In the wake of the presidential election, we've all been asking simplistic questions about how Donald Trump won. Was it economics? Was it racism? Was it misogyny? Did it come down to identity? We know that it can't have been just one thing, and that President Trump's triumph was a concoction of many things. Nonetheless, several factors came together in a peculiar way, with serious electoral consequences. Millions of white voters began to see themselves more openly not as white supremacists but as white identified.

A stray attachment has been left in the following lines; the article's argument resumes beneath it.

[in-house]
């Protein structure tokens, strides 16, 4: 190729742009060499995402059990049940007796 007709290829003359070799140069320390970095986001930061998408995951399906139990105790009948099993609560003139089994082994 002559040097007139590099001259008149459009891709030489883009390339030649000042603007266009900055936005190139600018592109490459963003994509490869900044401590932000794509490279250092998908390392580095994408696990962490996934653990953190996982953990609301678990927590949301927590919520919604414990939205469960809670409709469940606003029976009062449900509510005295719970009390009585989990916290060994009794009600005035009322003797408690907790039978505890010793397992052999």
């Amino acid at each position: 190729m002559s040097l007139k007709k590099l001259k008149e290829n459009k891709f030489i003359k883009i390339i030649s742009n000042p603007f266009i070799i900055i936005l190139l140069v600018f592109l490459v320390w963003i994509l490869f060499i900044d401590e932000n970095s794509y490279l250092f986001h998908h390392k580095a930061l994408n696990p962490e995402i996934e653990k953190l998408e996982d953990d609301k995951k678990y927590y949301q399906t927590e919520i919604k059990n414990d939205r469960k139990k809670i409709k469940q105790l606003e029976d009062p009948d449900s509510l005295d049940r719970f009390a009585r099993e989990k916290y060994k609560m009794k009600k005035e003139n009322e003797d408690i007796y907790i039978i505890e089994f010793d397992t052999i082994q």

It is no secret that the president has capitalized on the increasing salience of race and ethnicity in recent years. The furious reaction to many different historical and cultural developments — mass immigration; the success of the civil rights and women's rights movements; the election and re-election of a black president; and the approaching end of white majority status in the United States — has created a political environment ripe for the growth of white identity politics.